Organic search is different from paid advertising because it refers to results that are displayed in Google based solely on relevance. Google does not pay for these spots; instead, the site is optimized. You’ll see that when you search for a keyword in Google, there are ten or so websites featured beneath the paid ads. Refer to the image below.

To appear in the organic spots, companies must know how Google reads websites. Google crawls and indexes web pages about twice a month. Google crawls the web and indexes websites about two times a month. Google searches its database for the most relevant websites to display each time a user types in a search. Search engine optimization (also known as SEO) comes into play. Google considers two factors when choosing the most relevant site: the content of the page and its backlinks. This is called “On Page” and “Off Page,” respectively, in SEO.

On-Page Search Engine

On-page SEO is the term used to describe the content of a website. Google categorizes websites by looking at the content of a web page. Google’s database will be searched for relevant websites, such as those that have “homes in San Diego,” “buy homes in San Diego,” or “sell homes” in San Diego. The use of variations on keywords and great content are the best ways to optimize a website. Google’s algorithms are very complex and penalize sites that overuse keywords. Google is able to read the context of a page. The more detail you provide, the higher you will rank. Google looks at many factors in addition to the content of a site. These include copy length, time spent on area, number of pages viewed, and more.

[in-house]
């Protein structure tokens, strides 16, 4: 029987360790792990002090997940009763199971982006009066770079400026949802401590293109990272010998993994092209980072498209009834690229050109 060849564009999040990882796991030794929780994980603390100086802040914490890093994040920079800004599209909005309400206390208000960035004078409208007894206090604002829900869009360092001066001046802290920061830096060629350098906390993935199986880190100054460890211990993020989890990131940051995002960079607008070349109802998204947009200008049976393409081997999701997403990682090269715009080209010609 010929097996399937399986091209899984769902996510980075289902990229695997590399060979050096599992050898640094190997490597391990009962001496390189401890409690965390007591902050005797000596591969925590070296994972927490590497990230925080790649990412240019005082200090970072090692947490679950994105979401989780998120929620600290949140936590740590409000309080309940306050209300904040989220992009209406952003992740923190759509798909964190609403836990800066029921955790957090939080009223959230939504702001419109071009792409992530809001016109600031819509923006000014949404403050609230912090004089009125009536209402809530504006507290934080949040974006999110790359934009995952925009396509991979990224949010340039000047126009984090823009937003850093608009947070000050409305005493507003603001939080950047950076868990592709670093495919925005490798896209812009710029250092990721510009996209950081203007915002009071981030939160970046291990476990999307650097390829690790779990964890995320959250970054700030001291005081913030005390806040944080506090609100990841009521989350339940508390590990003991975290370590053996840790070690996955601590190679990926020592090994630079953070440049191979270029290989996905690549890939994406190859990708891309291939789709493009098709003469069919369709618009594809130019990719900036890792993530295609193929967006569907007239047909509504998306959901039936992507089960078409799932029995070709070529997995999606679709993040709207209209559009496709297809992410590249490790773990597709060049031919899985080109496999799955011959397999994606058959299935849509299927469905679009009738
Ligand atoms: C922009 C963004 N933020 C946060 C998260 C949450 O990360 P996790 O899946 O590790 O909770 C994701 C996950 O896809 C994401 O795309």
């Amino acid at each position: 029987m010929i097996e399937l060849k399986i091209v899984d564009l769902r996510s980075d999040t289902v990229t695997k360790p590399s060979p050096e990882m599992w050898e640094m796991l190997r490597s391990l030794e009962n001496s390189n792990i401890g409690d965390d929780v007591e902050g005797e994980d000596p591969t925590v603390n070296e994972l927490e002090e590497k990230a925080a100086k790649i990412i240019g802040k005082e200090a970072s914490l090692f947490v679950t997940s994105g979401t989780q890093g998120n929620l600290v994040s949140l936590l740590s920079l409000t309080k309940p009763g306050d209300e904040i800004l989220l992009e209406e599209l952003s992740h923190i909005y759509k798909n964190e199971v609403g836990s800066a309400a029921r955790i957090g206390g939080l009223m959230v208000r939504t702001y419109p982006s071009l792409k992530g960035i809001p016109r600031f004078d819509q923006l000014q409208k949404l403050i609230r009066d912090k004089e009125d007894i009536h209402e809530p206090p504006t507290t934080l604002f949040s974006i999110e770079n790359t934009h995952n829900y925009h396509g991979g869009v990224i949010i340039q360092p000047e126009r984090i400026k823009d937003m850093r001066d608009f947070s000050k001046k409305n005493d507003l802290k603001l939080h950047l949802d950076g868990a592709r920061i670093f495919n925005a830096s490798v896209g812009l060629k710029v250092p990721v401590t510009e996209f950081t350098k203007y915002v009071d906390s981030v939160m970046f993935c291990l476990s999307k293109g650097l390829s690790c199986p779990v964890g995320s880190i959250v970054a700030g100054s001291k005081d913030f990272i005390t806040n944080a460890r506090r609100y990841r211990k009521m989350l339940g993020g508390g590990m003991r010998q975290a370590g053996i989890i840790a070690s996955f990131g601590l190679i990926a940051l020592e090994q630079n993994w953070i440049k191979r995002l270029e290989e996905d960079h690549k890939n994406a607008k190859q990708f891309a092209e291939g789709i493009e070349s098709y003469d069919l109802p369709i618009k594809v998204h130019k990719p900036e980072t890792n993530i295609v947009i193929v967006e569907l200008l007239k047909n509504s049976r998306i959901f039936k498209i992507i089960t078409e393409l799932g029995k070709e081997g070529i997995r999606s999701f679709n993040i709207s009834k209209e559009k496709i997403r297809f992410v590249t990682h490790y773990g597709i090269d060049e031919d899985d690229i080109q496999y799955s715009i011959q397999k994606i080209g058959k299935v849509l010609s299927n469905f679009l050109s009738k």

Off-Page SEO

Off Page is the other facet of SEO. Off-page SEO is focused on link building, which increases the authority of websites. Domain authority is a metric that measures the authority of a website. Domain authority is a ranking from 1 to 100, with 100 being at the top. This authority is created through links. Some of this authority is transferred when a website links to another website. If a website links to CNN (CNN’s domain authority is 100), some of the link authority will be transferred to the linking website. Google will take note of a website that is linked to a well-known website like CNN.

A high domain authority allows you to rank well for search terms that have a large volume of searches, meaning more people can click on your website.

How To Get Started

After you’ve gained a basic understanding of what Google is looking for when it comes to organic and paid search, let’s discuss how your business can integrate this knowledge into its business and implement it. If you want to drive immediate traffic to your site, paid search is the way to go. Paid search can bring people to your site as soon as your ads are launched. SEO, on the other hand, can take up to 2-3 months for you to see any results.

It is best to begin with paid advertising while optimizing your site for SEO. While the SEO is being developed, advertisements will bring immediate traffic. In a few short months, both organic and paid channels will start to drive traffic to your website. Understanding the basics of how Google decides which websites to display will help you achieve your online goals.